number of hospitals or geographical regions. This means, for example, if some hospitals do not have
the same facilities as larger hospitals (e.g. cardiac catheterisation labs), then patient transfer
protocols are in place to ensure timely transfer of a patient to the appropriate hospital if clinically
indicated and if the patient wishes so.
Other services, such as the use of telemedicine by providing remote interpretation of ECGs, are
another way that cardiac networks work across a distance to provide time-critical treatment to
patients.
Patients and or their carers receive little information about aspects of ongoing management and
rehabilitation. How will this Clinical Care Standard address this?
The Clinical Care Standard recognises that no improvement can be made without the participation of
patients and their carers, hence there is a specific quality statement that recommends the
development of an individualised care plan with the patient and or their carer. It highlights the
medicines and lifestyle modifications needed to prevent another heart attack. It also emphasises the
provision of the plan to the patient and their ongoing clinical provider.
What is the difference between the Clinical Care Standards and the National Safety and Quality
Health Service (NSQHS) Standards?
The Clinical Care Standards provide guidance on appropriate care (e.g. a treatment, process or
procedure) that a patient should receive for a specific clinical condition.
The NSQHS Standards set out the minimum performance expectations, processes and structures that
should be in place for a health service (e.g. hospital, aged-care service, day surgeries, etc.) to provide
safe and high quality care.
The NSQHS Standards that relate to the ACS Clinical Care Standard include overarching Standards 1
and 2, and Standard 6:
 Standard 1: Governance for Safety and Quality
 Standard 2: Partnering with Consumers
 Standard 6: Clinical Handover.
FAQs ACS Clinical Care Standard
December 2014
Used together, the Clinical Care Standards and the NSQHS Standards aim to ensure people will receive
safe, high-quality appropriate care.
What are the next steps?
The Commission will support, coordinate and advocate for implementation of the Clinical Care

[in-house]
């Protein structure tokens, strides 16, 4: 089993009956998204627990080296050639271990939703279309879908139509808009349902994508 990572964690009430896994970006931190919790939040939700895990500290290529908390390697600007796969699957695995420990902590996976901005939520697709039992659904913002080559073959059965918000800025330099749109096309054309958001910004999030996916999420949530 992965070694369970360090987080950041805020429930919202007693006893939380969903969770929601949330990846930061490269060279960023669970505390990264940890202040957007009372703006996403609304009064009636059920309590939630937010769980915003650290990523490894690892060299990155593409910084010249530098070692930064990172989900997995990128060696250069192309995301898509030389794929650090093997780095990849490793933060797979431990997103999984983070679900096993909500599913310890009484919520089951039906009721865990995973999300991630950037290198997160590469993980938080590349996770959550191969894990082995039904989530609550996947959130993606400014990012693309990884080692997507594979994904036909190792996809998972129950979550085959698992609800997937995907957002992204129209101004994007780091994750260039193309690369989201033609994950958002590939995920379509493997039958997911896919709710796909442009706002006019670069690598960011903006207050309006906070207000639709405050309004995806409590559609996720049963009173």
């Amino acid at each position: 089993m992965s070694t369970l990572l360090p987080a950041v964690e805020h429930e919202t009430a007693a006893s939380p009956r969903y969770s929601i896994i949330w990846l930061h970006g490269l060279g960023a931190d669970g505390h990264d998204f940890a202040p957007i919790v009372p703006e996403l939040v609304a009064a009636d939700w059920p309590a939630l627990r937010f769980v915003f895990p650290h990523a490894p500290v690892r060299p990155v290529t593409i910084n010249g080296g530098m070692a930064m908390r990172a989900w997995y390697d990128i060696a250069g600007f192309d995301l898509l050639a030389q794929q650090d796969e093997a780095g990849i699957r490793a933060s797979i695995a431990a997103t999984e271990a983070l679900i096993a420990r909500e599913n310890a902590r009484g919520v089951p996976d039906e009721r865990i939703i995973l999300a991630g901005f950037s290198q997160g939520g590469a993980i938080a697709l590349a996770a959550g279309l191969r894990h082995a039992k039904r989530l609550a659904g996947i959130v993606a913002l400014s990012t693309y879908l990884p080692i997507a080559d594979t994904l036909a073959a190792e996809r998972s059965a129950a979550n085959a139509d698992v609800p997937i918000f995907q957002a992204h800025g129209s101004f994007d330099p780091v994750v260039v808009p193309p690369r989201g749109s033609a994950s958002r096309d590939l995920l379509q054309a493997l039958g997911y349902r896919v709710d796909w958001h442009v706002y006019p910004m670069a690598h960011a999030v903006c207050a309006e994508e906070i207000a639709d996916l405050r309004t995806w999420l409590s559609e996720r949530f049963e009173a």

Standards at a national level. Other activities will focus on systems approaches and integration with
the work of jurisdictions and other bodies and organisations including peak bodies.
How to get involved?
To hear more about the Clinical Care Standards, you can sign up to the Commission Twitter account
@ACSQHC or to the Commission’s newsletters.You can also contact the Clinical Care Standards team
at [email protected]
More information on the Clinical Care Standards program is available from the Australian Commission on
Safety and Quality in Health Care website at www.safetyandquality.gov.au/ccs
References
1.
2.
3.
4.
Australian Institute of Health and Welfare. Australia's health 2014. Australia's health series no. 14.
Cat. no. AUS 178. Canberra: AIHW.
Australian Commission on Safety and Quality in Health Care and Australian Institute of Health and
Welfare. Exploring Healthcare Variation in Australia: Analyses Resulting from an OECD Study. Sydney:
ACSQHC, 2014.
Chew DP, French J, Briffa TG, Hammett CJ, et al. Acute coronary syndrome care across Australia and
New Zealand: the SNAPSHOT ACS study. Medical Journal of Australia. 2013;199(3):185-91.
Huyhn LT, Rankin JM, Tideman P, Brieger DB, al e. Reperfusion therapy in the acute management of
ST-segment-elevation myocardial infarction in Australia: findings from the ACACIA registry. Medical
Journal of Australia. 2010;193(9):486-501.
FAQs ACS Clinical Care Standard
December 2014